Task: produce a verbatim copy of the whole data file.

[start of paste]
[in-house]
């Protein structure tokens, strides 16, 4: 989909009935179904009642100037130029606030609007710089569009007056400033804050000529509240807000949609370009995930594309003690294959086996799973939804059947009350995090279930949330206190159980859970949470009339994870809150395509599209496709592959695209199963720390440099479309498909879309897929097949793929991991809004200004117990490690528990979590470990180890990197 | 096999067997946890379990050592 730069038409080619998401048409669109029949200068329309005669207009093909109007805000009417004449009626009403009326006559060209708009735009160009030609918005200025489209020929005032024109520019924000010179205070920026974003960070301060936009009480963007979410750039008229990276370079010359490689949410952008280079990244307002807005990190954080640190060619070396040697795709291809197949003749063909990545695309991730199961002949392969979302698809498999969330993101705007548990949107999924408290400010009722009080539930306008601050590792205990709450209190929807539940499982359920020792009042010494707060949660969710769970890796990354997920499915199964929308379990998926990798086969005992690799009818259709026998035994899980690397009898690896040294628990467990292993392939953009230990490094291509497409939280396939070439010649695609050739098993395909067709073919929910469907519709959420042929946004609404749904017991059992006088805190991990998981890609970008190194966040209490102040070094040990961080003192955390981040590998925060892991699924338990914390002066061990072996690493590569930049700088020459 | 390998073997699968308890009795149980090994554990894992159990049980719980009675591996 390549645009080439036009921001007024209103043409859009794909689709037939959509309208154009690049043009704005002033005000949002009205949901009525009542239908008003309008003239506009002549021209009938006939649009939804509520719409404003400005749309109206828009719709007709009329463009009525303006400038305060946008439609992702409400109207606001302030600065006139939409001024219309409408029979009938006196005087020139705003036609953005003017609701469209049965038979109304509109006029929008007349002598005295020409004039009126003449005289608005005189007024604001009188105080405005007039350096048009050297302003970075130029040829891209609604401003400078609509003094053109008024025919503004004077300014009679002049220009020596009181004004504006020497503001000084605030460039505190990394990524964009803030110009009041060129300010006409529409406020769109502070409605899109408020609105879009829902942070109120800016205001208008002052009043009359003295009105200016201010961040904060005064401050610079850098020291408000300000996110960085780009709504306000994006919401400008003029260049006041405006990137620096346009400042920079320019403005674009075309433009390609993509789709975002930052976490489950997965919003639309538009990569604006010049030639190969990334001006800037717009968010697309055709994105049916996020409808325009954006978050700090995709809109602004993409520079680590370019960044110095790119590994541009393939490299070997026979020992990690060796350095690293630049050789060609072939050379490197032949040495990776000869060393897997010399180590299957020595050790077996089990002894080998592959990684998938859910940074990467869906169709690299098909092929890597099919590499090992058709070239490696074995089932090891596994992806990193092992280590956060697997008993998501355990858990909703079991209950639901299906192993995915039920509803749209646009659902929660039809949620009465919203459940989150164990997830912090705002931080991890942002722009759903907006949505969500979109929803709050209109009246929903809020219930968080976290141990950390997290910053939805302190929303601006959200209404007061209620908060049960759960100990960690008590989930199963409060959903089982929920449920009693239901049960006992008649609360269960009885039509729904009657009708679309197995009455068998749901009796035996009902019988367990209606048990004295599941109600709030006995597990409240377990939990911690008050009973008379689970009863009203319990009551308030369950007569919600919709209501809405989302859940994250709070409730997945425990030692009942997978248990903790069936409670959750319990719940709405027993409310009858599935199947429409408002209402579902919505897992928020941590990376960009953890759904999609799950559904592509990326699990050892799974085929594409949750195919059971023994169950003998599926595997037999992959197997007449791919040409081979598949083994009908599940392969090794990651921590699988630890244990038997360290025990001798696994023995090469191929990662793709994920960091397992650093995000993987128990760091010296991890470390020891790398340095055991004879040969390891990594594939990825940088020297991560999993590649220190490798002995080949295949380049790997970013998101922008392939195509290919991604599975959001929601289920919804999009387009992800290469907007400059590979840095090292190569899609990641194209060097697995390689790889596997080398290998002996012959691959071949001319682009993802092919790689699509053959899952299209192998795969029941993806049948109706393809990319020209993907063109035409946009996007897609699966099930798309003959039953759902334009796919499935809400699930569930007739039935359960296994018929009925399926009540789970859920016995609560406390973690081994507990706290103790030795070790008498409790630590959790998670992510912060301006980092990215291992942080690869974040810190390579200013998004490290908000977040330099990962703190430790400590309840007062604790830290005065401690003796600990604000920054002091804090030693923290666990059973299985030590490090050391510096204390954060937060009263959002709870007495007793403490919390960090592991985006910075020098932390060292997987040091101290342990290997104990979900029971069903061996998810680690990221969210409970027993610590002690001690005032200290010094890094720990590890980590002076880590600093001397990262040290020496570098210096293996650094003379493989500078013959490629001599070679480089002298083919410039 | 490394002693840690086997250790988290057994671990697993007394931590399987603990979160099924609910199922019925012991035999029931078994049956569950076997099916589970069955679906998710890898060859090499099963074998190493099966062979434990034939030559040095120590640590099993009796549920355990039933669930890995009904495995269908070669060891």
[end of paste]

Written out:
[in-house]
């Protein structure tokens, strides 16, 4: 989909009935179904009642100037130029606030609007710089569009007056400033804050000529509240807000949609370009995930594309003690294959086996799973939804059947009350995090279930949330206190159980859970949470009339994870809150395509599209496709592959695209199963720390440099479309498909879309897929097949793929991991809004200004117990490690528990979590470990180890990197 | 096999067997946890379990050592 730069038409080619998401048409669109029949200068329309005669207009093909109007805000009417004449009626009403009326006559060209708009735009160009030609918005200025489209020929005032024109520019924000010179205070920026974003960070301060936009009480963007979410750039008229990276370079010359490689949410952008280079990244307002807005990190954080640190060619070396040697795709291809197949003749063909990545695309991730199961002949392969979302698809498999969330993101705007548990949107999924408290400010009722009080539930306008601050590792205990709450209190929807539940499982359920020792009042010494707060949660969710769970890796990354997920499915199964929308379990998926990798086969005992690799009818259709026998035994899980690397009898690896040294628990467990292993392939953009230990490094291509497409939280396939070439010649695609050739098993395909067709073919929910469907519709959420042929946004609404749904017991059992006088805190991990998981890609970008190194966040209490102040070094040990961080003192955390981040590998925060892991699924338990914390002066061990072996690493590569930049700088020459 | 390998073997699968308890009795149980090994554990894992159990049980719980009675591996 390549645009080439036009921001007024209103043409859009794909689709037939959509309208154009690049043009704005002033005000949002009205949901009525009542239908008003309008003239506009002549021209009938006939649009939804509520719409404003400005749309109206828009719709007709009329463009009525303006400038305060946008439609992702409400109207606001302030600065006139939409001024219309409408029979009938006196005087020139705003036609953005003017609701469209049965038979109304509109006029929008007349002598005295020409004039009126003449005289608005005189007024604001009188105080405005007039350096048009050297302003970075130029040829891209609604401003400078609509003094053109008024025919503004004077300014009679002049220009020596009181004004504006020497503001000084605030460039505190990394990524964009803030110009009041060129300010006409529409406020769109502070409605899109408020609105879009829902942070109120800016205001208008002052009043009359003295009105200016201010961040904060005064401050610079850098020291408000300000996110960085780009709504306000994006919401400008003029260049006041405006990137620096346009400042920079320019403005674009075309433009390609993509789709975002930052976490489950997965919003639309538009990569604006010049030639190969990334001006800037717009968010697309055709994105049916996020409808325009954006978050700090995709809109602004993409520079680590370019960044110095790119590994541009393939490299070997026979020992990690060796350095690293630049050789060609072939050379490197032949040495990776000869060393897997010399180590299957020595050790077996089990002894080998592959990684998938859910940074990467869906169709690299098909092929890597099919590499090992058709070239490696074995089932090891596994992806990193092992280590956060697997008993998501355990858990909703079991209950639901299906192993995915039920509803749209646009659902929660039809949620009465919203459940989150164990997830912090705002931080991890942002722009759903907006949505969500979109929803709050209109009246929903809020219930968080976290141990950390997290910053939805302190929303601006959200209404007061209620908060049960759960100990960690008590989930199963409060959903089982929920449920009693239901049960006992008649609360269960009885039509729904009657009708679309197995009455068998749901009796035996009902019988367990209606048990004295599941109600709030006995597990409240377990939990911690008050009973008379689970009863009203319990009551308030369950007569919600919709209501809405989302859940994250709070409730997945425990030692009942997978248990903790069936409670959750319990719940709405027993409310009858599935199947429409408002209402579902919505897992928020941590990376960009953890759904999609799950559904592509990326699990050892799974085929594409949750195919059971023994169950003998599926595997037999992959197997007449791919040409081979598949083994009908599940392969090794990651921590699988630890244990038997360290025990001798696994023995090469191929990662793709994920960091397992650093995000993987128990760091010296991890470390020891790398340095055991004879040969390891990594594939990825940088020297991560999993590649220190490798002995080949295949380049790997970013998101922008392939195509290919991604599975959001929601289920919804999009387009992800290469907007400059590979840095090292190569899609990641194209060097697995390689790889596997080398290998002996012959691959071949001319682009993802092919790689699509053959899952299209192998795969029941993806049948109706393809990319020209993907063109035409946009996007897609699966099930798309003959039953759902334009796919499935809400699930569930007739039935359960296994018929009925399926009540789970859920016995609560406390973690081994507990706290103790030795070790008498409790630590959790998670992510912060301006980092990215291992942080690869974040810190390579200013998004490290908000977040330099990962703190430790400590309840007062604790830290005065401690003796600990604000920054002091804090030693923290666990059973299985030590490090050391510096204390954060937060009263959002709870007495007793403490919390960090592991985006910075020098932390060292997987040091101290342990290997104990979900029971069903061996998810680690990221969210409970027993610590002690001690005032200290010094890094720990590890980590002076880590600093001397990262040290020496570098210096293996650094003379493989500078013959490629001599070679480089002298083919410039 | 490394002693840690086997250790988290057994671990697993007394931590399987603990979160099924609910199922019925012991035999029931078994049956569950076997099916589970069955679906998710890898060859090499099963074998190493099966062979434990034939030559040095120590640590099993009796549920355990039933669930890995009904495995269908070669060891």